jis

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    A worthwhile question to ponder in this context is "Is the Defense establishment in the US actually efficient in any meaningful way?" and "Are the private contractors that supply goods and services to the Defense Department really efficient economically or otherwise in any meaningful way?" If we could fix them somehow, how much money would become available for other uses without adversely affecting the ability of the Defense establishment to meet their primary objectives? Just wondering, perhaps appropriately in the morning of April Fool's Day, since it is probably a fool's errand anyway.
     
  16. Apr 1, 2019 #416

    cirdan

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    The problem with defence is that you never know how efficient you are or how well prepared you are until you are actually attacked. And typically by then its too late to take corrective action. I'm sure consultants can come up with all sorts of metrics, but there is no way of knowing whether they actually mean anything short of actually going to war. Politicians thus have a bias to erring on the side of caution, which means given the choice between spending a little more or a littls less, they go for the former. And after 80 years of margin stacking, it gets very difficult to go back to the bone.
     
  17. Apr 1, 2019 #417

    Amtrakfflyer

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    We are only 4.4 percent of the worlds population but effectively we spend more than the rest of the world combined on military spending. Even as a military family (wife was in Navy) I can’t wrap my head around that.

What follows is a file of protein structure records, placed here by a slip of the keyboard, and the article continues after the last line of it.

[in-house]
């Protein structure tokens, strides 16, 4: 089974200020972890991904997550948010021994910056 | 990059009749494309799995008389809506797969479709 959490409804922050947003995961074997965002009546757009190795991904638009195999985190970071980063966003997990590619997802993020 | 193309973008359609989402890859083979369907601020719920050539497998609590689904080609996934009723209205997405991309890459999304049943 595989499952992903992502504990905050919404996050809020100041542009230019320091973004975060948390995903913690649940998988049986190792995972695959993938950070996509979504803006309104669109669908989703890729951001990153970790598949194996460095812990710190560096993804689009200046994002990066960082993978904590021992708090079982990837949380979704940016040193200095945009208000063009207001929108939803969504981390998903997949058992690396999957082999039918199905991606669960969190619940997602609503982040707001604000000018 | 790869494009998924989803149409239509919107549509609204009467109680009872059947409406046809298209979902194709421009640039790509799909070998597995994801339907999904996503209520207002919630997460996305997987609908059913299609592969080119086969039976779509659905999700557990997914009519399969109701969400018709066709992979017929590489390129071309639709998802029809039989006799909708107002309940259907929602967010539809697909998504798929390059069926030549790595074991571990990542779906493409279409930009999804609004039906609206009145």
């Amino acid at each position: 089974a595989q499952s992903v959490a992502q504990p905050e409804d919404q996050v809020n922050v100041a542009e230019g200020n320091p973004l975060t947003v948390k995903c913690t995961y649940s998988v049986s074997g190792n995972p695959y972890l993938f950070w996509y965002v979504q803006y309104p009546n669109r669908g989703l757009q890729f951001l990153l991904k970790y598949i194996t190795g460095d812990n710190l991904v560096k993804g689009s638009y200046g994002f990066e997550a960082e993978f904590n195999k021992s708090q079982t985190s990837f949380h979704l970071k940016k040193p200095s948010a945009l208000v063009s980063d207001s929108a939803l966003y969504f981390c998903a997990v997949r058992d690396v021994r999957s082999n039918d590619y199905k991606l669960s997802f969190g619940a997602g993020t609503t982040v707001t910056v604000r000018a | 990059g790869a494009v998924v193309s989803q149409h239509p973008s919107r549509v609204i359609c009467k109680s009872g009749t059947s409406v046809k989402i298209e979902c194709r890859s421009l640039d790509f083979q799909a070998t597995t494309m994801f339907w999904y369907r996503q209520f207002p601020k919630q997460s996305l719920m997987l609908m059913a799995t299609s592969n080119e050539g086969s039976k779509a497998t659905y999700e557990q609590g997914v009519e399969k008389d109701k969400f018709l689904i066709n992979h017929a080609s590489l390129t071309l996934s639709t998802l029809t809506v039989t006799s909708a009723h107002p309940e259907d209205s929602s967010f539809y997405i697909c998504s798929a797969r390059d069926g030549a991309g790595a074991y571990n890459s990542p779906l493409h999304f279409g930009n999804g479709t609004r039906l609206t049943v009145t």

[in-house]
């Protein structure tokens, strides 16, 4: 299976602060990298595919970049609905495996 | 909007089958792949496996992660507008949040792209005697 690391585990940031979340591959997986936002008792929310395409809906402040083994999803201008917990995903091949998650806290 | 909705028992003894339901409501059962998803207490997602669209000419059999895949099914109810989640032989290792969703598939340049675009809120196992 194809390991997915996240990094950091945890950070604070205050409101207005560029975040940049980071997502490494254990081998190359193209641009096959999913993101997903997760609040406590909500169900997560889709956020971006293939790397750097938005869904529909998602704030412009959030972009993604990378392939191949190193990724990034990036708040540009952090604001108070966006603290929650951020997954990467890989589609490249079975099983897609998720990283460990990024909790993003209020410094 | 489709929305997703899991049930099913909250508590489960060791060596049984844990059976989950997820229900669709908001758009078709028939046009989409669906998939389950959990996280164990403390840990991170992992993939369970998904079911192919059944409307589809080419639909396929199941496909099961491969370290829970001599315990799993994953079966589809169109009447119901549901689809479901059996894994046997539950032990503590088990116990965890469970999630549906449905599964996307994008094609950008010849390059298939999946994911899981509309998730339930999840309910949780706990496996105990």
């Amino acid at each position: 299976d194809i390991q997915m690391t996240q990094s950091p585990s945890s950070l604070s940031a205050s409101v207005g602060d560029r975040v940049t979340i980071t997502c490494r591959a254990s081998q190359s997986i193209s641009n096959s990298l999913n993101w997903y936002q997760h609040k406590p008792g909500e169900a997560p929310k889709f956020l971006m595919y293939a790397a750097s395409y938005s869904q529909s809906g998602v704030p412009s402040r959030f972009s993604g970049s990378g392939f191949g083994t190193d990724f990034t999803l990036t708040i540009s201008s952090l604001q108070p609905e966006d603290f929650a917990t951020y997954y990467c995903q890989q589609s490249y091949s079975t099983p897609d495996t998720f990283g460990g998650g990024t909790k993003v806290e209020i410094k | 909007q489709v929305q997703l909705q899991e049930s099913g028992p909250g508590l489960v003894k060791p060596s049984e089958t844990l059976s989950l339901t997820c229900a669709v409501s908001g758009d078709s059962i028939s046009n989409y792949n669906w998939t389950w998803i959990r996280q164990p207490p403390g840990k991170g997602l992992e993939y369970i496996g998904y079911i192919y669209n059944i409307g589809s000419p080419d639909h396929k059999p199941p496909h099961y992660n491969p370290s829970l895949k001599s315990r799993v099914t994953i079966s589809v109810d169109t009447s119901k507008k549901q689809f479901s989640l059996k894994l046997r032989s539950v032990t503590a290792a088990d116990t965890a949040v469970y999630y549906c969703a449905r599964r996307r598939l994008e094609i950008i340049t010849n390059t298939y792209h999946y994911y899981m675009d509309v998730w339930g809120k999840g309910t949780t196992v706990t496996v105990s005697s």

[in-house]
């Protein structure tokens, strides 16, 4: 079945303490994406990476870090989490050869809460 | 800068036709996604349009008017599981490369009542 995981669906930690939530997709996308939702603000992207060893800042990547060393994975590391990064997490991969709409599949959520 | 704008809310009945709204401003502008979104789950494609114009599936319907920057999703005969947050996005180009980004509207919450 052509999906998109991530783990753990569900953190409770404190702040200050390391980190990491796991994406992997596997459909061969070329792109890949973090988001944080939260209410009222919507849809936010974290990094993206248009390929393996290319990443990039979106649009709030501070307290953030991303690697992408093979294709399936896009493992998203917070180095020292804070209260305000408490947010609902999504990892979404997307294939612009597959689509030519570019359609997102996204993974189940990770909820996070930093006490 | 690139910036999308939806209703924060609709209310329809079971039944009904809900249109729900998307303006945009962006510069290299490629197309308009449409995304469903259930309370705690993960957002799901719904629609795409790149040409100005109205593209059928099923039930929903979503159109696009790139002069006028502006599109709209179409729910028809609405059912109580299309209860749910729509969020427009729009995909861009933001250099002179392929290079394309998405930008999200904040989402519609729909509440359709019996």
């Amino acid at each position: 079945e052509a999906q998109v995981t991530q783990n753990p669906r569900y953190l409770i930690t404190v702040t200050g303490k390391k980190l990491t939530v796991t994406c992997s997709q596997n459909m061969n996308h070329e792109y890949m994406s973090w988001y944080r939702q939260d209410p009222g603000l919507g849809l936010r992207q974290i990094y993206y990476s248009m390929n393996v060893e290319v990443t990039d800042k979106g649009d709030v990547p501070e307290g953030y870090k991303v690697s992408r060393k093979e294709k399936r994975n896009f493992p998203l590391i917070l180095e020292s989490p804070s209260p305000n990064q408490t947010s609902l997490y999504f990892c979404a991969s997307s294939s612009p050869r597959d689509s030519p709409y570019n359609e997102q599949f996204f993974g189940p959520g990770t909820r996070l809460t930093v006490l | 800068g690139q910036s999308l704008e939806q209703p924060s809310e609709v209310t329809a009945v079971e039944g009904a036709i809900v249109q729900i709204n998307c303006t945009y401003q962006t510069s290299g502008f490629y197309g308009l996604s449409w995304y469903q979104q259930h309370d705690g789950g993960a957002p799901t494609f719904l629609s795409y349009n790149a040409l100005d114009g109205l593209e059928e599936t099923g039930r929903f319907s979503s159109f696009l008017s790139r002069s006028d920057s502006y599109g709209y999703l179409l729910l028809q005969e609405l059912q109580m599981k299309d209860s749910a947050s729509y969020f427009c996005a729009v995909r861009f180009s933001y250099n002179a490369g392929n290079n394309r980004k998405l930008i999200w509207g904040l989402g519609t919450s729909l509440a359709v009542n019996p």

Along the same lines we spend more than the rest of the world on healthcare as well. See a theme?

    A strong military is vitally important but let’s use some common sense. What’s the point of the military? To protect our people and our way of life? Our way of life needs to be protected from within now. Healthcare and infrastructure to start.

    That’s what really frustrates me about Amtrak and infrastructure in general. Why do people pick fights on Amtrak/infrastructure spending? It’s statiscally irrelevant on the bottom line but without a sound infrastructure our country will eventually implode.
     
    Last edited: Apr 1, 2019
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  18. Apr 1, 2019 #418

    jis

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    There are many ways for a country to fail and collapse. Failure of military ventures is just one of them. We are in the process of experimenting with some of the other methods I am afraid. But that is beyond the scope of this thread. Sorry for having brought this up.
     
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  19. Apr 1, 2019 #419

    JustOnce

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    The DoD intentionally keeps two contractors in business on many projects for redundancy as well as to allow scaling up during war time. That's intentionally inefficient. We order nuclear subs from two contractors: GD and HII. One builds the bow sections, the other builds the stern sections. Each delivers completed submarines.